Rian Johnson: I love that. When Michael Kaplan showed that to me, he like, squinted at me, and said, "What about this?" And I was so excited, just because the idea of bringing a splash of theatricality to this character, and the idea of him not being exactly what you'd expect... He would have looked fine in just black robes. We could have very easily done "evil bad guy 101," and just stamped it on there. To me, though, it was much more interesting to kind of squint at him and say, "Wait a minute. What's this guy's deal, exactly?" [Laughs] To have a little bit of Ming the Merciless in there was more interesting to me.
StarWars.com: I'd like to touch on Rey and Kylo Ren a bit, if we can somehow figure out a way. As someone now charged with shepherding the protagonist and the villain of Star Wars for a new generation, what did that responsibility mean to you, and did you have an approach for how you wanted to move their stories forward?
Rian Johnson: With each of them, there were things that I really responded to in The Force Awakens. Both individually as characters, and also in their interaction in the interrogation scene that they have in The Force Awakens. I thought the dynamic between them was very interesting and the opposing forces, flint striking off each other with the two of them, combined with this power on opposite sides that they both share, was very interesting.
It's not just a big, open study of their characters. It's a narrative, so another big part of it was figuring out how we feel about each of them coming out of Force Awakens and into this film. Again, it's not a big canvas. It's a line that's going forward and you're following a path step by step. You know, we hate Kylo's guts coming into this. [Laughs] He's interesting because the villain is always interesting, but also because, I think, you can see his flaws and his vulnerabilities.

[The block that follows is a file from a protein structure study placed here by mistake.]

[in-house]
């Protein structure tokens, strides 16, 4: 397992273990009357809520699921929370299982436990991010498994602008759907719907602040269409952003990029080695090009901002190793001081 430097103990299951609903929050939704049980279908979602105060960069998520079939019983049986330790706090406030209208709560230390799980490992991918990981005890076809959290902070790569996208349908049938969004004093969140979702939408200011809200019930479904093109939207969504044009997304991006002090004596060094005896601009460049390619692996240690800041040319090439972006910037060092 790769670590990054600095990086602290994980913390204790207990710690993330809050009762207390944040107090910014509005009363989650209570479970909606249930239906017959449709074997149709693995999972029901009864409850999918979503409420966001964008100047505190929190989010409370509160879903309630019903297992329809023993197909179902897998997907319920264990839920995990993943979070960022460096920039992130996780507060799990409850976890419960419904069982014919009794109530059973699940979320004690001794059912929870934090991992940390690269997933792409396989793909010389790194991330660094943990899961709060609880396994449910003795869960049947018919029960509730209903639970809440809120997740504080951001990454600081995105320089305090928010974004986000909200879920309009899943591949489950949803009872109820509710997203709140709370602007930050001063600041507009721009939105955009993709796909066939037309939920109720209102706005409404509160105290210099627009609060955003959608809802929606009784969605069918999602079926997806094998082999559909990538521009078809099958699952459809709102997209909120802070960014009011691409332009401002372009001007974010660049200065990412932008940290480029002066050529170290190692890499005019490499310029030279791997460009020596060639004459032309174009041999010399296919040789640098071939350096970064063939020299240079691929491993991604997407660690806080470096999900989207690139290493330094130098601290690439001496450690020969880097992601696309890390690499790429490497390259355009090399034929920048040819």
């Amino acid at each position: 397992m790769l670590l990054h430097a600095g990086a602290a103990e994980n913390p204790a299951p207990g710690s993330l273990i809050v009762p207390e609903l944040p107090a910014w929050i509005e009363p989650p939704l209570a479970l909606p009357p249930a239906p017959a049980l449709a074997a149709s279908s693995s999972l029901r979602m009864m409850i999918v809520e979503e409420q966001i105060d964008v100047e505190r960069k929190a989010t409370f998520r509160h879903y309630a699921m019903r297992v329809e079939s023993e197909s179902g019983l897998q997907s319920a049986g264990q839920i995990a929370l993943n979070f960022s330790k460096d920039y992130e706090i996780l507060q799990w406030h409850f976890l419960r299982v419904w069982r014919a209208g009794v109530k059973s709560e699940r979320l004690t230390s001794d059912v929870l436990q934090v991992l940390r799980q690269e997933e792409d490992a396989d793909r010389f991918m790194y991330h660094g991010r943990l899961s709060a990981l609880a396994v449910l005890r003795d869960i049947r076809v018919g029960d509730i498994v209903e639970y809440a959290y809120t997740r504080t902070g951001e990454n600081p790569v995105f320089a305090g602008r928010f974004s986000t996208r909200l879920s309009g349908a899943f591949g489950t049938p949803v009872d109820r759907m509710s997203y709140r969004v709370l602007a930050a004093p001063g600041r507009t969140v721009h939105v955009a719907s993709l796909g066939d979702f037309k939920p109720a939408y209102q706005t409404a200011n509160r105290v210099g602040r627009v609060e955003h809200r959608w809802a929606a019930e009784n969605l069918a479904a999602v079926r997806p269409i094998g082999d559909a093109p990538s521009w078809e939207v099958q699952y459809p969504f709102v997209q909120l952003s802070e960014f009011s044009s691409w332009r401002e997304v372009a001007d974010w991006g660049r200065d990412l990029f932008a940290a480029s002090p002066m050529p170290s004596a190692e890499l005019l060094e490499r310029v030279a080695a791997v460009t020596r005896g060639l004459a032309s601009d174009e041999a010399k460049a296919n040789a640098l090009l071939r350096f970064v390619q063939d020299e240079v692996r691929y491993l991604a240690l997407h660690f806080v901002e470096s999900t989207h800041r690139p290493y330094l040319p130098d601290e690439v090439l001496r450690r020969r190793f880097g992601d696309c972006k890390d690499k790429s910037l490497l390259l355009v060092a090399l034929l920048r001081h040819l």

StarWars.com: And he gets embarrassed.
Rian Johnson: He gets his ass kicked. He has his butt handed to him, absolutely, by someone who should not have been able to hand him his butt. [Laughs] So he's in a very different place than Vader, but I think we hate him maybe even more than we hate Vader coming into this.
StarWars.com: After the Force Awakens employee screening, I ran into Pablo [Hidalgo of the Lucasfilm Story Group] in the hallway and I said, "Man, I don't know what you guys are planning. But if you're planning on redeeming this guy, you have a lot of work to do."
Rian Johnson: Exactly, which is not to say we'll redeem him, but I felt like my work with this was to evolve the character from where he's at, to push him further along, which you always need to do with any character, and, I guess, get inside his head a little bit more. Even to do that, you can't just say, "Okay, yeah, he killed Han Solo, but he's a nice guy." Or, "He had these issues, so you gotta understand..." I mean, you can't make that appeal. You have to come into it with the knowledge that this guy has some very big strikes against him and you have to work forward with that.
StarWars.com: As you approached this as a writer-director, you were moving stories forward for characters that are younger than you and also characters that are older than you. Were you looking back on what you were like when you were younger, when you were thinking about what these characters might be feeling?
Rian Johnson: Absolutely, yeah.
StarWars.com: And also looking ahead?
Rian Johnson: Trying to. But my perspective, from looking back to when I was younger, is realizing you think you can look ahead but you can never really project yourself into what it feels like to be later in life. I guess it's arguable whether you can ever really look back and project yourself into what you were like when you were younger. I'm just putting 43-year-old me into 17-year-old me's shoes [Laughs], and not really remembering what it was like.